Remotely operated vehicles

ROV Doc Ricketts launched from Research Vessel Western Flyer

Remotely operated vehicle Doc Ricketts tethered to Research Vessel Western Flyer

Remotely operated vehicles (ROVs) are robotic submarines that are tethered to a ship, where “pilots” control their movement and actions. MBARI’s two ROVs—Ventana and Doc Ricketts—are equipped with manipulator arms for grabbing, moving, or placing items in the sea. High-definition video and still cameras on the vehicles record images of sea life, geology, and experiments. The vehicles carry a variety of sampling equipment and sensors for collecting information about the ocean and seafloor.

The tether from the ROV to the ship delivers power to the vehicle and data and video images from the vehicle back to the ship, where they are recorded. The tether must be carefully monitored during ROV missions to prevent kinking, bending, abrasion, or breakage.

The ROVs have several toolsleds—metal frames that are bolted underneath the main body of the ROV—outfitted for various scientific missions. By putting most of the discipline-specific tools on the toolsled, it is easy to switch the tools out from say a biology dive to a geology dive, and minimizes the turnaround time between dives. For instance, scientists studying the gelatinous animals in the midwater, may use a suction sampler, which is a kind of “slurp gun” that sucks animals into a plastic canister to bring them back to shore, while scientists studying the ocean floor might use push cores, foot-long clear plastic tubes that are pushed into the seafloor to pull out samples of the sediment for further study.

At Sea

Research Vessel Western Flyer
R/V Western Flyer cruise planning
Checklist of Supplies
Cruises outside home port
Data and video: formats and specifics
Departure/arrival times
early departure
Hazardous materials
Precruises and postcruises
ROV dive time definitions
RHIB operations
ROV users checklist
Science party guidelines
Scuba diving
Ship to shore communications
Research Vessel Rachel Carson
R/V Rachel Carson cruise planning
Research Vessel Paragon
Emergencies and contacts
Onboard documents and logs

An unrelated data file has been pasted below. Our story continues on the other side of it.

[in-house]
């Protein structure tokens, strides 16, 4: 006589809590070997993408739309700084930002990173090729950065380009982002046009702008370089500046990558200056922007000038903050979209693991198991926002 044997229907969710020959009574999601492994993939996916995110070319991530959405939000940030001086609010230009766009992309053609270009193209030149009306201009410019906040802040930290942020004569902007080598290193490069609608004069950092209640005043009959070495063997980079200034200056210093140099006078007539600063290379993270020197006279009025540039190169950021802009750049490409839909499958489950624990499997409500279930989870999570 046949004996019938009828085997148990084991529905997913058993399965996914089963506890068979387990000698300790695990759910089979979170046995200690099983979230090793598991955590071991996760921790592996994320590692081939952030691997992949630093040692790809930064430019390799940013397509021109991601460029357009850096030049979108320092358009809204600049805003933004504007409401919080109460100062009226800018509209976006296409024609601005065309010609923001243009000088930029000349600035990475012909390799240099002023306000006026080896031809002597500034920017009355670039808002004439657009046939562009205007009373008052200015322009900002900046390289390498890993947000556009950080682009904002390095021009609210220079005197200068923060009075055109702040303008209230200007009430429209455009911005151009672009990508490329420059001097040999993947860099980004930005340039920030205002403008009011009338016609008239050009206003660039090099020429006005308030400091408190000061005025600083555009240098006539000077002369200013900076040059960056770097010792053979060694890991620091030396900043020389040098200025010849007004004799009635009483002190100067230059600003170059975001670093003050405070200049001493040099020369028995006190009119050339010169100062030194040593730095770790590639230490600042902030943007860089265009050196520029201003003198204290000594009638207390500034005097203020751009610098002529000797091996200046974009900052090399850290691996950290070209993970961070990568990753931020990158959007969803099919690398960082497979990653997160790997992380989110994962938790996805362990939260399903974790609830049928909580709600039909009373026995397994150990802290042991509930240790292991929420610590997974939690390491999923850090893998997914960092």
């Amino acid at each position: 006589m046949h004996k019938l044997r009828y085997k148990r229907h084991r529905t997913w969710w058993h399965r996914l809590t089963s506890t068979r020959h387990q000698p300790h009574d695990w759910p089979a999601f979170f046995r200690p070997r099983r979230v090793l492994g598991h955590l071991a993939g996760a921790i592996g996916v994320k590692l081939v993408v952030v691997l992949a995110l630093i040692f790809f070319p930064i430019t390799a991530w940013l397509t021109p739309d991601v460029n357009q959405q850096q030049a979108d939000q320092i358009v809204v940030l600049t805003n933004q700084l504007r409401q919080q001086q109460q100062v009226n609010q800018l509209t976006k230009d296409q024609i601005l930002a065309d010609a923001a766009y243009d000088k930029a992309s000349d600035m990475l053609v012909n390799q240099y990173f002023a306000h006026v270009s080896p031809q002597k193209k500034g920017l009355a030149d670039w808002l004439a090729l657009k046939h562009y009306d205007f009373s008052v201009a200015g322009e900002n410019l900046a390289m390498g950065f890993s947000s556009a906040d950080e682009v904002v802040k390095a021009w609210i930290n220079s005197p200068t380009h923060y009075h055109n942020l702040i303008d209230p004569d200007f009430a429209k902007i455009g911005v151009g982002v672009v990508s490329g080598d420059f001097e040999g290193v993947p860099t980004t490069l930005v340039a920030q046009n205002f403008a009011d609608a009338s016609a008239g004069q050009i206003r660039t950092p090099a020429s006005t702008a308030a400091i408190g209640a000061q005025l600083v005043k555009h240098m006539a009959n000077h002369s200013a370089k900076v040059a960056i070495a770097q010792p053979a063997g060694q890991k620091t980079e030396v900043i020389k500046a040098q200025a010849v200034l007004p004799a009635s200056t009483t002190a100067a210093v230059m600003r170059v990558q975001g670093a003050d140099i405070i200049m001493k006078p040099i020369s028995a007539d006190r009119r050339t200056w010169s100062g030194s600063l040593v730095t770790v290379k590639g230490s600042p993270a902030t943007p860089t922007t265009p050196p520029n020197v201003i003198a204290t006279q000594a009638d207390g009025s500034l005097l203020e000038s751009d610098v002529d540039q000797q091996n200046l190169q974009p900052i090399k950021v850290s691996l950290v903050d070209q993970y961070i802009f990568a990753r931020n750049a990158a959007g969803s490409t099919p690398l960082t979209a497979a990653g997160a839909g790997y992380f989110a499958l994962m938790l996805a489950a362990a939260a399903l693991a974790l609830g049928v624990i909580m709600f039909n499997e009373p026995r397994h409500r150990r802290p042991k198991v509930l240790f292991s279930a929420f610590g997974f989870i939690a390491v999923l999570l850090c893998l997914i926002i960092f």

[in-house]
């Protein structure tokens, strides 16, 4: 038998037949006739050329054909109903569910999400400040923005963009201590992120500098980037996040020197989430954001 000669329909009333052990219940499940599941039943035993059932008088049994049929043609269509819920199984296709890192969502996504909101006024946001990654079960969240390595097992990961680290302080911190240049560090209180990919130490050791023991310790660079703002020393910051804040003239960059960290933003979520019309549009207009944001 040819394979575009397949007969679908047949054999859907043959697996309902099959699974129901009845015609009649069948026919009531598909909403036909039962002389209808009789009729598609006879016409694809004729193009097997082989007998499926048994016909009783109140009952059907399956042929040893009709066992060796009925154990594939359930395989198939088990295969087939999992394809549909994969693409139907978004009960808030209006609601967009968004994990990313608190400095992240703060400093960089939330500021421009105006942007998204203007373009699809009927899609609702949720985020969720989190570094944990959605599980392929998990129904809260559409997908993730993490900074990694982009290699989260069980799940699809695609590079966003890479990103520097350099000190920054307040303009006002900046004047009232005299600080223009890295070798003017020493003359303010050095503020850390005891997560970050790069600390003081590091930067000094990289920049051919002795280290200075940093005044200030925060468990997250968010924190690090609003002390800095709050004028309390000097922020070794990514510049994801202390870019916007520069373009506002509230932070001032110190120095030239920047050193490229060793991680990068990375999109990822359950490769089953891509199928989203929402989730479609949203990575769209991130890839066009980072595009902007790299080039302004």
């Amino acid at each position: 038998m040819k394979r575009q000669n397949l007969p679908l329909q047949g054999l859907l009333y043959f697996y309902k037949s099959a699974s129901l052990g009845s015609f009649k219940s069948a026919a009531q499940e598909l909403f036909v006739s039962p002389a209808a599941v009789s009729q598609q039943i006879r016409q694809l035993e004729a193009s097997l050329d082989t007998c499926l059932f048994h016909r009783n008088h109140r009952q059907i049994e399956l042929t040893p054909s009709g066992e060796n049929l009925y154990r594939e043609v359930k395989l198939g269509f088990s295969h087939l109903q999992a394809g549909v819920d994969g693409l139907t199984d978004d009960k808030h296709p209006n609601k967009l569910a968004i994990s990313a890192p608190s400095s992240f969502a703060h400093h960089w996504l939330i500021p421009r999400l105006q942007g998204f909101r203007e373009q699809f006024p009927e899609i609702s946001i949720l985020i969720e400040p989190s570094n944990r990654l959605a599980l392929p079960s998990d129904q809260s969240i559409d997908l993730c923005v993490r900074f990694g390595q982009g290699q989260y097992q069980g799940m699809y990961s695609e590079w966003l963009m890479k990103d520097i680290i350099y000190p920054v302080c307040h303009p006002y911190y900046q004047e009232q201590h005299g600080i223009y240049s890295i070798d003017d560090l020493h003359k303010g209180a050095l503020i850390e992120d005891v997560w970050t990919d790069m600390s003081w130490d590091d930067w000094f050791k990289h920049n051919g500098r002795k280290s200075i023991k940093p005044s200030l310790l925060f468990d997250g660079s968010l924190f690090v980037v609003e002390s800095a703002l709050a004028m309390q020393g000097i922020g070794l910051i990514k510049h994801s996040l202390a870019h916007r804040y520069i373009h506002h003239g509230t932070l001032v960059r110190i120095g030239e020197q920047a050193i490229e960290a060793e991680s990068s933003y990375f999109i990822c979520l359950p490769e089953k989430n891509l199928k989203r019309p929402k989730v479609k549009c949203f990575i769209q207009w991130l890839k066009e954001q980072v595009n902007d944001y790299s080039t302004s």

Policies and operating guidelines
Marine operations policies
Departure/arrival times
Early departure
Elevator payload limits
Equipment design guidelines
Hazardous materials
Homer beacon policies
Lab use and chemical safety
NILSPIN ™ oceanographic ropes
Push core policies and description
RHIB operations
Rigging policy
Science party size
Cruise planning
Marine operations policies
Remotely operated vehicles
ROV Ventana
ROV Doc Ricketts
Mini remotely operated vehicle (ROV)
Autonomous underwater vehicles
Gulper autonomous underwater vehicle
Seafloor mapping AUV
Long-range autonomous underwater vehicle Tethys
Investigations of imaging for midwater autonomous platforms
Benthic Rover
Autonomous surface vehicles
Wave Glider
Wave Glider-based communications hotspot
2020 Expeditions
2019 Expeditions
2018 Expeditions
2017 Expeditions
2016 Expeditions
2015 Expeditions
2014 Expeditions
2013 Expeditions
2012 Expeditions
Cabled observatory
About MARS
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Ocean Soundscape
Soundscape Listening Room
MARS hydrophone data
How to connect to MARS
MARS contacts
How to interface
MARS site description
MARS instrument deployment
MARS biology
MARS technology
MARS connector wiring
MARS node description
More ocean observatory resources
Local notice to mariners
Mooring data
Research tools
Administration & planning
Marine operations technicians

Robots filming robots in Monterey Bay

January 28, 2020 – In an intricate underwater robot ballet, two of MBARI's underwater robots recently shot video of each other in the depths of Monterey Bay.

ROV Doc Ricketts

ROV Doc Ricketts is capable of diving to 4,000 meters (about 2.5 miles). The Western Flyer is the support vessel for Doc Ricketts and was designed with a center well whose floor can be opened to allow Doc Ricketts to be launched from within the ship into the water below.

ROV Ventana

The hydraulically powered ROV Ventana is launched by crane from the deck of the R/V Rachel Carson over the side of the ship. It can reach depths of 1,850 meters (more than a mile).